Okinawa Kenpo Karate is the core style of the Sanrin Dojo Curriculum. It is a traditional varient of karate that comes from the island of Okinawa, off the southern coast of Japan. It focuses heavily on the usage of kata (pre-arranged forms) to transmit the ideas and techniques of the art. However, those kata are supplemented by technique practice, basic drills, and sparring.

A Sample of Okinawa Kenpo Kata by Odo Seikichi Sensei

An Example of Kata Application by Matthew Apsokardu

Brief History of Okinawa Kenpo

Nakamura Shigeru: Founder of Okinawa Kenpo

Nakamura Sensei was born in 1894 in the northern city of Nago. His father was a successful merchant and his uncle was a practiced karateka, who helped introduce Shigeru to the art at an early age. Throughout his life, Shigeru would be exposed to some of the great practitioners of the previous era, including Motobu Choki, Hanashiro Chomo, Yabu Kentsu, and Kuniyoshi Shinkichi.

In his adult life, Nakamura Sensei attempted to organize Okinawan karate under one banner and call the collective art “Okinawa Kenpo”. However, that organizational push did not last and the name “Okinawa Kenpo” became synonymous only with Nakamura Sensei’s personal art.

Nakamura Shigeru

Odo Seikichi

Nakamura Shigeru had a number of accomplished students, including his son Taketo. However, the mantle of Okinawa Kenpo ultimately fell to Odo Seikichi, who was instrumental in the operation of Nakamura Sensei’s dojo and organization.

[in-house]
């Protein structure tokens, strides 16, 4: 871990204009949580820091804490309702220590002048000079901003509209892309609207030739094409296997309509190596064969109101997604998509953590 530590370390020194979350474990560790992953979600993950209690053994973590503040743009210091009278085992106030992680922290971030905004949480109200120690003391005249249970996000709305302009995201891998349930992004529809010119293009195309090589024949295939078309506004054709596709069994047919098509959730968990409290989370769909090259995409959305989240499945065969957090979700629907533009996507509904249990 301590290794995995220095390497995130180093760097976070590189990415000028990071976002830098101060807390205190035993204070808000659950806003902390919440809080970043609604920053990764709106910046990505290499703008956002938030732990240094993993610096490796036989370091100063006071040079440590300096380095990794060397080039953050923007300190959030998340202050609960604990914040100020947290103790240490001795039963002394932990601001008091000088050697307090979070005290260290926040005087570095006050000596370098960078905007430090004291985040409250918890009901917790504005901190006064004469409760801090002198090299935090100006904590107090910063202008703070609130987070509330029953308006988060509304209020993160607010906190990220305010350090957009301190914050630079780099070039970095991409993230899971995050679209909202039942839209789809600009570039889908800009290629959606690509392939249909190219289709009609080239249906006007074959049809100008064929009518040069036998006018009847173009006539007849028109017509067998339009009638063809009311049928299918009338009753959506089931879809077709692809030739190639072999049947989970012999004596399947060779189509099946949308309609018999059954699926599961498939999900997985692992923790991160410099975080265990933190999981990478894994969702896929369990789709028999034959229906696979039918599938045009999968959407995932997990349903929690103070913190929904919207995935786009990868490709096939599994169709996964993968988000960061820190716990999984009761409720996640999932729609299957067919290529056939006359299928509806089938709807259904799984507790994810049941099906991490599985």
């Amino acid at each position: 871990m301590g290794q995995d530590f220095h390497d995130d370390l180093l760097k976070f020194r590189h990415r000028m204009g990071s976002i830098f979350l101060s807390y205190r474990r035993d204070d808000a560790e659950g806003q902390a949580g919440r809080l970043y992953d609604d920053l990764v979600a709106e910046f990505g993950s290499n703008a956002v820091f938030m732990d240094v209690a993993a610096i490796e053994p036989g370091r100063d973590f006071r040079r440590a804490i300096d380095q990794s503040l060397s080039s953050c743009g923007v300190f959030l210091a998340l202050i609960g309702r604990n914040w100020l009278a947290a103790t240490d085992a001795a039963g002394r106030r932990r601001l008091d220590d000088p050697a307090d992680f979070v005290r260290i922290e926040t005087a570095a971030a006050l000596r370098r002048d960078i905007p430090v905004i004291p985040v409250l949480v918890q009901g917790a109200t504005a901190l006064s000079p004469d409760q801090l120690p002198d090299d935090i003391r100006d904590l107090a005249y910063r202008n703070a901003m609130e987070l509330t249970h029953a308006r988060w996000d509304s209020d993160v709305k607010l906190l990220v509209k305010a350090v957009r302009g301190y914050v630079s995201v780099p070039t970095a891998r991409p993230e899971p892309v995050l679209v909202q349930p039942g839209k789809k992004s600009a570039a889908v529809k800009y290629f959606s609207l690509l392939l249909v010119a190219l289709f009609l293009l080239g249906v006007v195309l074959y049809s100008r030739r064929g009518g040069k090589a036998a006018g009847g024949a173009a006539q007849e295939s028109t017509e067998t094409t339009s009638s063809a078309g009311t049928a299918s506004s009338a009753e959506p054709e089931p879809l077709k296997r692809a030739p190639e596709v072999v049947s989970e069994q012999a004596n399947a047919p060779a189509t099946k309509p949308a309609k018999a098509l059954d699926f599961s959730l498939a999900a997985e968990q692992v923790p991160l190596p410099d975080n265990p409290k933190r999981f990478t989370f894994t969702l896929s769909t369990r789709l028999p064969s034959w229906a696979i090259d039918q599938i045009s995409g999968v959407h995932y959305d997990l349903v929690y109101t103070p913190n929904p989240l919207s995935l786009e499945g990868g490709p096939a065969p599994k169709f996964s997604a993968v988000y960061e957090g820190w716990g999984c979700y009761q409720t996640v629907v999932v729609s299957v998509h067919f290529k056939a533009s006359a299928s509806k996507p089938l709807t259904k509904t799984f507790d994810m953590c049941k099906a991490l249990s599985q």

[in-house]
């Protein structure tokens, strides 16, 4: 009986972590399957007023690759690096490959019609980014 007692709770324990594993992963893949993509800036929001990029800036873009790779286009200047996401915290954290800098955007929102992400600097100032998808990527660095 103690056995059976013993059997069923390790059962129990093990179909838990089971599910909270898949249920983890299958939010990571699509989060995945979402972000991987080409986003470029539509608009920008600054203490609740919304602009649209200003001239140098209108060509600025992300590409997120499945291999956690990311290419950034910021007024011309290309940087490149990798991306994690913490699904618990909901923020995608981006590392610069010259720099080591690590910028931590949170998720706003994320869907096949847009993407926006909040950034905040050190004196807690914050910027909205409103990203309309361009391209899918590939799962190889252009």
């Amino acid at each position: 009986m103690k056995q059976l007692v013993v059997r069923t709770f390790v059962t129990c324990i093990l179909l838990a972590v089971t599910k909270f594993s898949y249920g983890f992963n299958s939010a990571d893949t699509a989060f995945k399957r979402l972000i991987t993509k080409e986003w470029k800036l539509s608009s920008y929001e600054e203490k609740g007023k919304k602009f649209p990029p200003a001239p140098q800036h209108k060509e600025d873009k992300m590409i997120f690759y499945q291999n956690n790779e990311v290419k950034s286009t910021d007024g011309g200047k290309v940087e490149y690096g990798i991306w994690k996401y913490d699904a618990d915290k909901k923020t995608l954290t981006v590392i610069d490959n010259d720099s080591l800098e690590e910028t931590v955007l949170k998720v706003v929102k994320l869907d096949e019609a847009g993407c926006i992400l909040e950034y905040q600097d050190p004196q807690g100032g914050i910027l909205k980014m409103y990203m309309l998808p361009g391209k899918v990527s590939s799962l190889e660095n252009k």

Odo Sensei was a man of exceptional talent and power, despite his slight frame. His most notable skill was an uncanny ability to memorize and synthesize kata, seemingly adding forms to his style at will. Over time he became most well-known for his unique and wide-ranging repertoire in weapons (kobudo). In addition to Nakamura Sensei, Odo Sensei was influenced by Matayoshi Shinpo, Kakazu Mitsuo, and more.

Image Courtesy of John Jackson

Oyata Seiyu

One of the most accomplished disciples of Namakura Shigeru was Oyata Seiyu. Oyata Sensei had a variety of influences but began training with Nakamura Sensei in the late 1950s. It was under Nakamura that Oyata developed his core kata curriculum and began participating in bogu kumite (full contact, padded sparring). Oyata Sensei quickly became renowned for his fighting prowess.

Oyata Sensei began visiting the United States in the late 1960s and permanently emigrated in 1977 to Kansas City. His influence grew as he began teaching Americans full-time and offering a number of seminars. He eventually became famous for his skills in tuidi (joint/body manipulation) and kyusho (vital point striking).


Image courtesy of Lee Richards. Please visit his website for a more complete history of Oyata Sensei.

Matthew Apsokardu

Matthew’s experience pulls from Bruce Heilman of the Odo Seikichi lineage as well as Jimmy Teller of the Oyata Seiyu lineage. Matthew continues to expand his understanding by studying multiple times a year with Bill Hayes of Shobayashi Ryu. He has also studied Japanese swordsmanship with Rick Zondlo, Monica Iwakabe, and Hideki Iwakabe.